Edit: Looks like @VistaLover inadvertently confirmed my guess:

Quote

I am met with Javascript errors; probably FxESR52 can't handle the recent JS code Google are feeding it...

If it works on Basilisk on Win 7, but not on Serpent on Win XP, despite a UA override, then I'd start to worry.

Edited by Mathwiz
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18 hours ago, Sampei.Nihira said:

I use FF 52ESR only to make comparisons with NM28.
but to answer your question try to verify if what is written below can be useful:

http://forums.mozillazine.org/viewtopic.php?f=38&t=3031074

Thanks. On reading that, though, I have to wonder what the heck Mozilla was thinking:

Quote

The UserAgentOverrides module has been stripped out.

UserAgentOverrides take ~9% of pageload time...
http://bugzilla.mozilla.org/show_bug.cgi?id=896114

For reading only as Bugzilla is not a forum.

dickvl

Posted June 16th, 2017, 4:29 pm

The module is still there, but only not initialized anymore.
resource://gre/modules/UserAgentOverrides.jsm

So they didn't remove the UAO module (obviously, because it can be made to work), but it was slowing down page loads (has anyone here even noticed?). Wouldn't the logical fix be simply to change the site-specific-overrides pref to default to false, instead of making us write JavaScript to turn the bloody thing back on?

Oh, well, be that as it may, thanks to @dickvl, @morat, and of course @VistaLover for coming up with a fix. @Dave-H's extension may still be useful in some situations, such as when you need a UAO for a specific page, rather than for an entire site, but this should cover most cases.

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On 3/23/2019 at 4:19 AM, Mathwiz said:
On 3/16/2019 at 10:29 AM, luweitest said:

I am using FF 52.9.1. User-agent spoof to FF64 do not work.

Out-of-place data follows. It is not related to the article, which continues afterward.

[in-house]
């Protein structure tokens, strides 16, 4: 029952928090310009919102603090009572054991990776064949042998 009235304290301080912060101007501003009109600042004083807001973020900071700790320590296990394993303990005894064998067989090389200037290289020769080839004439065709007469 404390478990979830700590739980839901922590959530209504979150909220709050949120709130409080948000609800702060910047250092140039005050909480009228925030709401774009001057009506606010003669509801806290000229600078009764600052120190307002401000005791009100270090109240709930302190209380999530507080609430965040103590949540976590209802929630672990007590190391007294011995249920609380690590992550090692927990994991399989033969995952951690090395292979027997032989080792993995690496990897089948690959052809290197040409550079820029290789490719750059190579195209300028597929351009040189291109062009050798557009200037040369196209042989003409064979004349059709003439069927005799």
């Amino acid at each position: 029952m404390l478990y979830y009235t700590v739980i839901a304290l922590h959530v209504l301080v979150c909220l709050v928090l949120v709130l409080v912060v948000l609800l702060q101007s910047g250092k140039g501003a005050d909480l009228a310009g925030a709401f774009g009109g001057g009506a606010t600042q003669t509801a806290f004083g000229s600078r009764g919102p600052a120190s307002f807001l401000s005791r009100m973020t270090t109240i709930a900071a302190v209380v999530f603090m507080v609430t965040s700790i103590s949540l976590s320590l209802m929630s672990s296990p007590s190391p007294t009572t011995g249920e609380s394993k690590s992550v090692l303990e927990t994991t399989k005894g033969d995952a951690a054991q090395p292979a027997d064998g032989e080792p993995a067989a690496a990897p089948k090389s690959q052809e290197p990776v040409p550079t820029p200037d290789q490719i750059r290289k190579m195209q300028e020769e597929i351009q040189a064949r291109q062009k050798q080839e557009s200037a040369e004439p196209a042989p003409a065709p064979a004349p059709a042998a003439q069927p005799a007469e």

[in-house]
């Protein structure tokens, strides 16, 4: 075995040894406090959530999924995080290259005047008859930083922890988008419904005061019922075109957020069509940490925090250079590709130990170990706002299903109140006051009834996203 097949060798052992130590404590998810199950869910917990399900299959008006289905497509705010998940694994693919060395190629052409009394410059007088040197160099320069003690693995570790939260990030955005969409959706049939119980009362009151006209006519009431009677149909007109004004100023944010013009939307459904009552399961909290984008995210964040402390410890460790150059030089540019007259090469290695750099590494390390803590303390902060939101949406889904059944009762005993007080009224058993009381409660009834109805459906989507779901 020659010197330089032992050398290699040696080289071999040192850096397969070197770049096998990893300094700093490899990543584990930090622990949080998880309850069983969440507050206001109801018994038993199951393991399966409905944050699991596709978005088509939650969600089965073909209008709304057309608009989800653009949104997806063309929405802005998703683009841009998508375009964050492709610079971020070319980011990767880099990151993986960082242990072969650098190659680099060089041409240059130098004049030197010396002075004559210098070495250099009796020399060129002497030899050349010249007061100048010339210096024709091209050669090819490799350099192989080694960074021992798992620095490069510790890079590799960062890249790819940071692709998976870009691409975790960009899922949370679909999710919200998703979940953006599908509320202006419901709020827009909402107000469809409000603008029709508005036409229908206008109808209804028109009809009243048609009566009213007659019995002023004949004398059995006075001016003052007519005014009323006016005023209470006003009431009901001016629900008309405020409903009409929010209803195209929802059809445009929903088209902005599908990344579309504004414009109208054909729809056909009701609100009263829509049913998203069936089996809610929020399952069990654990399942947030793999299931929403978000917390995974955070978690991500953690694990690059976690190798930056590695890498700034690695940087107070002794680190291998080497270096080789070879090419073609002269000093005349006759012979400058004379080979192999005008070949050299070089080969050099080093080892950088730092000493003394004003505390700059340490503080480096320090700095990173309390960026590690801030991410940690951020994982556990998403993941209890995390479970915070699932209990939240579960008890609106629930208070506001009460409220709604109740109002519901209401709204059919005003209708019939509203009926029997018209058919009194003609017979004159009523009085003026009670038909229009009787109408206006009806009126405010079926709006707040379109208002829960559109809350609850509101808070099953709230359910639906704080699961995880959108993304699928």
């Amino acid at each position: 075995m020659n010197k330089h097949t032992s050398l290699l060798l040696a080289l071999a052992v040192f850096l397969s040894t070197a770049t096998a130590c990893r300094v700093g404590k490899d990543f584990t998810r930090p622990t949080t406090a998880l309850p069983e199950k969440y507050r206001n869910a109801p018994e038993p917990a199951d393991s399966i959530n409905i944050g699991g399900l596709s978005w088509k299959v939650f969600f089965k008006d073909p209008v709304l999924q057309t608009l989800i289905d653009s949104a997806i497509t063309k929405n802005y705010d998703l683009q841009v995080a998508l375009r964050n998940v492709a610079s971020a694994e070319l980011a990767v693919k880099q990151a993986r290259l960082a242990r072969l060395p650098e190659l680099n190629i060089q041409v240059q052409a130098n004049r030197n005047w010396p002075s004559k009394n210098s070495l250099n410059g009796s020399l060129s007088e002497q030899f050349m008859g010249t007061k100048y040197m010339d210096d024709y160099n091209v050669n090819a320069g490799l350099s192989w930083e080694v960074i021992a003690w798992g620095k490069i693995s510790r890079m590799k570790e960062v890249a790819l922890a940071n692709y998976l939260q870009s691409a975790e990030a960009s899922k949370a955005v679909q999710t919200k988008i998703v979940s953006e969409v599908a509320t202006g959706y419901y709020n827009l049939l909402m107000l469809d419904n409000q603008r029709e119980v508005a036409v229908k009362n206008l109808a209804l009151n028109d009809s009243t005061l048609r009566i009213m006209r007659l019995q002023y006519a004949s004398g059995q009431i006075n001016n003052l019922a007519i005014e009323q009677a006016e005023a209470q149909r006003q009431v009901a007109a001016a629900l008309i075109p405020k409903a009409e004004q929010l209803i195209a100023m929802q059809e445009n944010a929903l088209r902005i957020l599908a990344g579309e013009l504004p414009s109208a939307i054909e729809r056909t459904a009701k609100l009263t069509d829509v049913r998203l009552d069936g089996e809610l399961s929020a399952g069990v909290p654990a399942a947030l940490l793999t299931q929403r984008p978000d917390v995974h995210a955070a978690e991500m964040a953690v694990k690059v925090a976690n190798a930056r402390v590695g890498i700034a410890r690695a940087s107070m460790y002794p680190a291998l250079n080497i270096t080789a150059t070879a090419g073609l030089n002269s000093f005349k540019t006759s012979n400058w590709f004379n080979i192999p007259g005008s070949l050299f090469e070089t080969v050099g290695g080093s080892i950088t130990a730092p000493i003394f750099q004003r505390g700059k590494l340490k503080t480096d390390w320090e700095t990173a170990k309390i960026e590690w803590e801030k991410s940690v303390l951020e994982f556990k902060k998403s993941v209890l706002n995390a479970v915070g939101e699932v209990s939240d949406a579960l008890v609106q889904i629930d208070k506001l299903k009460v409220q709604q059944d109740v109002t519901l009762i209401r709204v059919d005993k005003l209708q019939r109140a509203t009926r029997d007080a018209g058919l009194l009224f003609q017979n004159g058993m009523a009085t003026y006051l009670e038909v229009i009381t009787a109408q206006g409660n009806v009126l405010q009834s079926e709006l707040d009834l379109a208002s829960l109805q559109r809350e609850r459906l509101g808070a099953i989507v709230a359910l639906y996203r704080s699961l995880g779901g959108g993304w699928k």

I just tested a spoof to FF60.9, as above, and GitHub does work with that spoof.

Yes I confirm spoofing to FF60.9 works for FF52. However this makes no sense, so Github page's javascript must have some bug. Anyway, thanks to RT's Serpent build of Basilisk I find it's most compatible with FF52 extensions I am using, so I am switching to Serpent.

p.s. For site-specific User-agent spoofing, I should mention HTTP Header Mangler: https://github.com/disptr/httpheadermangler

From it's sample rules:

example.com
.*regexp\d+
# This is a comment.
X-Forwarded-For=10.11.12.13

# Delete headers using "" or ''.
X-Forwarded-For=""
X-Forwarded-For=''

    # Indentation is allowed.
    foobar
# Formatting with whitespace is allowed.
X-Forwarded-For    =    100.101.102.103
User-Agent         =    Mozilla/3.0 (X11; I; AIX 2)

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26 minutes ago, luweitest said:

I confirm spoofing to FF60.9 works for FF52. However this makes no sense

I agree. The only thing the spoof should do is remove the "unsupported browser" warning banner. It shouldn't fix the "branches" drop-down, yet somehow it does....

27 minutes ago, luweitest said:

Github page's javascript must have some bug.

It's either a bug or a deliberate attempt to frustrate users of older browsers, by sending them faulty JavaScript! :crazy:

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18 minutes ago, Mathwiz said:

It's either a bug or a deliberate attempt to frustrate users of older browsers, by sending them faulty JavaScript!

This is where things get ridiculous. If they deliberately discourage the use of older browsers, they should make FF64 work.

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I go back & forth on what "global" spoof to use. Right now I've gone to spoofing FF 60.9 globally, but with a number of SSUAO's for sites (like Instagram) that send JS that's too new if you claim to be 60.9.

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On 3/25/2019 at 8:41 AM, Mathwiz said:

It's either a bug or a deliberate attempt to frustrate users of older browsers, by sending them faulty JavaScript! :crazy:

 

On 3/25/2019 at 9:03 AM, luweitest said:

This is where things get ridiculous. If they deliberately discourage the use of older browsers, they should make FF64 work.

I bet GitHub actually works on "real" FF 64. They probably send the FF64-compatible JS to any FF browser except 60.x and maybe a few other recent versions in that range. FF 52, NM, & Serpent can't use the FF 64 code, but if the browser is "too old" for GitHub's taste, it just sends the FF 64 code anyway (along with the out-of-date browser banner). So you have to use a spoof that's "old enough," but not "too old" :rolleyes:

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Mathwiz said:


I bet GitHub actually works on "real" FF 64. They probably send the FF64-compatible JS to any FF browser except 60.x and maybe a few other recent versions in that range. FF 52, NM, & Serpent can't use the FF 64 code, but if the browser is "too old" for GitHub's taste, it just sends the FF 64 code anyway (along with the out-of-date browser banner). So you have to use a spoof that's "old enough," but not "too old"